Bernard Bailyn has recently reinterpreted the early

  history of the United States by applying new social

  research findings on the experiences of European

  migrants. In his reinterpretation, migration becomes the

  (5) organizing principle for rewriting the history of prein-

  dustrial North America. His approach rests on four

  separate propositions.

  The first of these asserts that residents of early

  modern England moved regularly about their coun-

  (10) tryside; migrating to the New World was simply a

  “natural spillover.” Although at first the colonies held

  little positive attraction for the English---they would

  rather have stayed home—by the eighteenth century

  people increasingly migrated to America because they

  (15) regarded it as the land of opportunity. Secondly, Bailyn

  holds that, contrary to the notion that used to flourish in

  America history textbooks, there was never a typical

  New World community. For example, the economic and demographic character of early New England towns

  (20) varied considerably.

  Bailyn’s third proposition suggests two general

  patterns prevailing among the many thousands of

  migrants: one group came as indentured servants,

  another came to acquire land. Surprisingly, Bailyn

  (25) suggests that those who recruited indentured servants

  were the driving forces of transatlantic migration. These

  colonial entrepreneurs helped determine the social char-

  acter of people who came to preindustrial North America.

  At first, thousands of unskilled laborers were recruited;

  (30) by the 1730’s, however, American employers demanded

  skilled artisans.

  Finally, Bailyn argues that the colonies were a half-

  civilized hinterland of the European culture system. He

  is undoubtedly correct to insist that the colonies were

  (35) part of an Anglo-American empire. But to divide the

  empire into English core and colonial periphery, as

  Bailyn does, devalues the achievements of colonial

  culture. It is true, as Bailyn claims, that high culture in

  the colonies never matched that in England. But what

  (40) of seventeenth-century New England, where the settlers

  created effective laws, built a distinguished university,

  and published books? Bailyn might respond that New

  England was exceptional. However, the ideas and insti-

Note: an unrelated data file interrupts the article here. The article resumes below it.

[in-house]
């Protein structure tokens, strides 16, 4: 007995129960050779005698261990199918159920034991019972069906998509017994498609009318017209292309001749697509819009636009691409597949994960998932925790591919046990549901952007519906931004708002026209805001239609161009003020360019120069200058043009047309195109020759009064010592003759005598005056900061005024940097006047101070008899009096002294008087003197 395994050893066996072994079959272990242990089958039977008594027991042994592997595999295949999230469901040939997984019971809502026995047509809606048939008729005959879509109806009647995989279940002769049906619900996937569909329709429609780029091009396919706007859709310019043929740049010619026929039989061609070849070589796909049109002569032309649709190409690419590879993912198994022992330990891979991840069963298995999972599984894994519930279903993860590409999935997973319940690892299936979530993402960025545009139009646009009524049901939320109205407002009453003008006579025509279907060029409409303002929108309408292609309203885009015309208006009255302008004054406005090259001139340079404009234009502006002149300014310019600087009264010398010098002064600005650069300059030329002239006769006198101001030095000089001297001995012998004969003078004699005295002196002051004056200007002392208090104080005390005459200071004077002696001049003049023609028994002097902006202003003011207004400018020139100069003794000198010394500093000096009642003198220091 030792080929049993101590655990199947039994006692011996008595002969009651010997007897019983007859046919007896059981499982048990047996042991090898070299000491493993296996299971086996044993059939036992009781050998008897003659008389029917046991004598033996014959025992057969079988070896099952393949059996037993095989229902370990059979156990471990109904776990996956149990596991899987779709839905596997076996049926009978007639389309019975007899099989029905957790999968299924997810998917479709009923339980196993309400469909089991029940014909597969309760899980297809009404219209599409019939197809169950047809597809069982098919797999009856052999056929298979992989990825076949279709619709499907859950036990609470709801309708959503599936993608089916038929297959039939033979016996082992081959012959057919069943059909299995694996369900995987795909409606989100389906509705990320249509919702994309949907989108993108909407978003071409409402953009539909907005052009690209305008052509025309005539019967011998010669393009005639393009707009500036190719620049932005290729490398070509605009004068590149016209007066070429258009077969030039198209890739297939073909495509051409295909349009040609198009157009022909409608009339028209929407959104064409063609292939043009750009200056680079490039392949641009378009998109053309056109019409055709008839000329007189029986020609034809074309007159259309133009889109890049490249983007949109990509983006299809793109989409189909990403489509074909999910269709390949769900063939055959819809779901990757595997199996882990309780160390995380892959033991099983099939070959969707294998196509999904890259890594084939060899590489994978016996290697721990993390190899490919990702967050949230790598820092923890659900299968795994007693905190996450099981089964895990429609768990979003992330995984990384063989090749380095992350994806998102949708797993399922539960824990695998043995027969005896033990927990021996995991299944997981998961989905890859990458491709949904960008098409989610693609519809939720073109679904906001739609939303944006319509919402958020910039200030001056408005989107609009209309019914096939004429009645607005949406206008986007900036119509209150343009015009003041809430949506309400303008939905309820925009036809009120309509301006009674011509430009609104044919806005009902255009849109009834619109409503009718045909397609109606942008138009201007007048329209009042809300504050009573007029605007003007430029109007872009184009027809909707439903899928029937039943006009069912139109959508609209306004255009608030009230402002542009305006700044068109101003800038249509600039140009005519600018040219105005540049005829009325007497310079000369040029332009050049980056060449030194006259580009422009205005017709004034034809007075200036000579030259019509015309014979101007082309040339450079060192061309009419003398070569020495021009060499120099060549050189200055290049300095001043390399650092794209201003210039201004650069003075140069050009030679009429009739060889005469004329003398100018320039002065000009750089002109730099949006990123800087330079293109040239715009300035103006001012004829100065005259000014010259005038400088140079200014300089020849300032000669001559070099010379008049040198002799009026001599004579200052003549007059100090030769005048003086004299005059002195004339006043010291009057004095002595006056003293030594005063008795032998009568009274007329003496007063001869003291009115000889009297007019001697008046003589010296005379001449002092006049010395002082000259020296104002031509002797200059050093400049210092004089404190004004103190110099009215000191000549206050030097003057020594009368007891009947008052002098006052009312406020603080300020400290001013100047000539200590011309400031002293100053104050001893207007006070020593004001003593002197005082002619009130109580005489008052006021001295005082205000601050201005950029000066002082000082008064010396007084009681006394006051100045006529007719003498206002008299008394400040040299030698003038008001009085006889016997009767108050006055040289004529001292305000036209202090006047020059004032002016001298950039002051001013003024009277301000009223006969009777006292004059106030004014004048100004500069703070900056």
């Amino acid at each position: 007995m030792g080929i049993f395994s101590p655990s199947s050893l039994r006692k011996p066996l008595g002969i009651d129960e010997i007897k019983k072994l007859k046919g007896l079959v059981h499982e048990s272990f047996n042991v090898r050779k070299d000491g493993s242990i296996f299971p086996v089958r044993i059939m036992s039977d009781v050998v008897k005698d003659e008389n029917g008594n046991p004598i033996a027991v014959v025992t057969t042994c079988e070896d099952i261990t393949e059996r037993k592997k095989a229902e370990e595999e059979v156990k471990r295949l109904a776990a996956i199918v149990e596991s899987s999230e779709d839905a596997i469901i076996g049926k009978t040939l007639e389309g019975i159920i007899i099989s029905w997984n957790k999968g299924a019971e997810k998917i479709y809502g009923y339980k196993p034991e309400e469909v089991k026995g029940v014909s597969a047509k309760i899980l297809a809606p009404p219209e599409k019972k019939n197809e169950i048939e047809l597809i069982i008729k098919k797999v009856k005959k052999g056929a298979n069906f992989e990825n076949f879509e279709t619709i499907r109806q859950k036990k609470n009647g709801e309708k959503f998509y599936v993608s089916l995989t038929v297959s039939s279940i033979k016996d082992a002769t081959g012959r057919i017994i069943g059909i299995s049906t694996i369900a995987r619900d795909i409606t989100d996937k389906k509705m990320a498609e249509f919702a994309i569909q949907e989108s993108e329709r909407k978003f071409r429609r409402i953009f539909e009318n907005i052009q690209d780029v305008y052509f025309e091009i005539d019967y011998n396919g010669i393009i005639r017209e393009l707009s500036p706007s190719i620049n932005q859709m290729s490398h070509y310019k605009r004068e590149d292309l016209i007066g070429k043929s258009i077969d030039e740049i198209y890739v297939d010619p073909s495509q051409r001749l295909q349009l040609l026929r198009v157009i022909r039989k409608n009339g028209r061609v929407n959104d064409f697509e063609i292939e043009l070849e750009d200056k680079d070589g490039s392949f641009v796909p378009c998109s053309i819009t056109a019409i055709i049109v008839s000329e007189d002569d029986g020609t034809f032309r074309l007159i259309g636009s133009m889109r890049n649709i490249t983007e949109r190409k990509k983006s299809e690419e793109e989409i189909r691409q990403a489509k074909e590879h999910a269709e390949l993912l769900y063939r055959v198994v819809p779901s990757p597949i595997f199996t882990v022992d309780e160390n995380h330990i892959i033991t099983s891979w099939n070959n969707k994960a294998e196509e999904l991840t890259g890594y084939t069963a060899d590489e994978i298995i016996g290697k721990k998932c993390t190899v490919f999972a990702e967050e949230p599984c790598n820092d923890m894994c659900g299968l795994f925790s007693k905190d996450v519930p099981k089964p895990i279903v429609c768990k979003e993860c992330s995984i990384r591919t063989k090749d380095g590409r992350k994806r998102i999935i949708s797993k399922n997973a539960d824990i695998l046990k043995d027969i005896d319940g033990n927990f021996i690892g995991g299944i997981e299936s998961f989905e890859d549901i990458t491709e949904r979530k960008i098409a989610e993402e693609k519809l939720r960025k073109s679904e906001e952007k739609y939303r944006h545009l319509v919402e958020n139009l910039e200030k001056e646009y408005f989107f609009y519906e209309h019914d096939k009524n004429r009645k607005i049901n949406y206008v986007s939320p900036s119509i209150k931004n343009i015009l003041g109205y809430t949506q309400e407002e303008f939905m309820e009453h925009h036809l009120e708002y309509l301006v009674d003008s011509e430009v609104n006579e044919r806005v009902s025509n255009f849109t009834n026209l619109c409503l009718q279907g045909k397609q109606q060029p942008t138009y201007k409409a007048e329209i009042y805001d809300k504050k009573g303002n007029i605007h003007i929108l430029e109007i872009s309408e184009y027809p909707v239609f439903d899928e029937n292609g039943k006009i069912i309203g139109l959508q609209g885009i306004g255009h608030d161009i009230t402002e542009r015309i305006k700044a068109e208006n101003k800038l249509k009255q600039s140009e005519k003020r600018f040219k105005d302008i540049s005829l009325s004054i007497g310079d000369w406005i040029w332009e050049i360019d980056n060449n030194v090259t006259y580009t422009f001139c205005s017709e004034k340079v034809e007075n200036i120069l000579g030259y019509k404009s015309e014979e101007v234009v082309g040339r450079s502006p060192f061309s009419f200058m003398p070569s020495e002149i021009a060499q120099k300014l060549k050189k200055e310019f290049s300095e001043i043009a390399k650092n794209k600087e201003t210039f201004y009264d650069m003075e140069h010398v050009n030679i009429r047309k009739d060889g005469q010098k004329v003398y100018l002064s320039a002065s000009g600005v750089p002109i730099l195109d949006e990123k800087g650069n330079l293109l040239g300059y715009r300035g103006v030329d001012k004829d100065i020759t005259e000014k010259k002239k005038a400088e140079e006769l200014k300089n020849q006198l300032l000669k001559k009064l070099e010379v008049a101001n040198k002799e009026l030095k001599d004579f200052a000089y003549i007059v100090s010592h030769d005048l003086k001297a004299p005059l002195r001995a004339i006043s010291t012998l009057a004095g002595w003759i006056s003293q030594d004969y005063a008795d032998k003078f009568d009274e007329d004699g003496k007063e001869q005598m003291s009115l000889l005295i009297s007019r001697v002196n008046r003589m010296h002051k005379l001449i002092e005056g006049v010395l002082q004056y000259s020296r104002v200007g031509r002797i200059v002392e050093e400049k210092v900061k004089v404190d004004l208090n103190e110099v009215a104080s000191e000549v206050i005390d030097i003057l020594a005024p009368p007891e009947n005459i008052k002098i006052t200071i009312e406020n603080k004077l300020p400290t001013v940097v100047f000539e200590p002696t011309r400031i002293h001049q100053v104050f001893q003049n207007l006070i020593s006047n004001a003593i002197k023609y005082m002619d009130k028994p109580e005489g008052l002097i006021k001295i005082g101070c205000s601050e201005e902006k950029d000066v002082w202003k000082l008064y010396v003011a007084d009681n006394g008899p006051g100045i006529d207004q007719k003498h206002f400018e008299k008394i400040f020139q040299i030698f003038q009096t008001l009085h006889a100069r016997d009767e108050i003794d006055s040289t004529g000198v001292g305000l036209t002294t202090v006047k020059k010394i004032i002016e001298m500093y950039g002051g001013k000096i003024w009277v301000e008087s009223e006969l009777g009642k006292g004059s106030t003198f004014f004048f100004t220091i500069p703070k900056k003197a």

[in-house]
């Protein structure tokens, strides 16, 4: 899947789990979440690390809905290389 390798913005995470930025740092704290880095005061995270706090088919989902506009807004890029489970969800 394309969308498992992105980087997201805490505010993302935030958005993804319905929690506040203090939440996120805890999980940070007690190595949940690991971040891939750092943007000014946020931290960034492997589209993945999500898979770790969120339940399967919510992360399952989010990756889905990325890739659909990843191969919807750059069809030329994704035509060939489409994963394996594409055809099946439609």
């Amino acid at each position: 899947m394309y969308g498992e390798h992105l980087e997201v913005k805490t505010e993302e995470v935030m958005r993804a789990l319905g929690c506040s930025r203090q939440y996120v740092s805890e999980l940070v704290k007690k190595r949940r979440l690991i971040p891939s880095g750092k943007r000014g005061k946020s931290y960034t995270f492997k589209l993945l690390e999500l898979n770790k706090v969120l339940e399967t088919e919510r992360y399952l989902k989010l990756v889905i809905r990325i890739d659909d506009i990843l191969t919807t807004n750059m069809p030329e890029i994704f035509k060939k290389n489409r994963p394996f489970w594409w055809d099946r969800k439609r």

tutions developed by New England Puritans had power-

  (45) ful effects on North American culture.

  Although Bailyn goes on to apply his approach to

  some thousands of indentured servants who migrated

  just prior to the revolution, he fails to link their experi-

  ence with the political development of the United States.

  (50) Evidence presented in his work suggests how we might

  make such a connection. These indentured servants were

  treated as slaves for the period during which they had

  sold their time to American employers. It is not surprising

  that as soon as they served their time they passed up

  (55) good wages in the cities and headed west to ensure their

  personal independence by acquiring land. Thus, it is in

  the west that a peculiarly American political culture

  began, among colonists who were suspicious of

  authority and intensely antiaristocratic.

  1. Which of the following statements about migrants to

  colonial North America is supported by information in

  the passage?

  (A) A larger percentage of migrants to colonial North

  America came as indentured servants than as free

  agents interested in acquiring land.

  (B) Migrants who came to the colonies as indentured

  servants were more successful at making a

  livelihood than were farmers and artisans.

  (C) Migrants to colonial North America were more

  successful at acquiring their own land during the

  eighteenth century than during the seven-tenth


  (D) By the 1730’s, migrants already skilled in a

  trade were in more demand by American

  employers than were unskilled laborers.

  (E) A significant percentage of migrants who came to

  the colonies to acquire land were forced to work as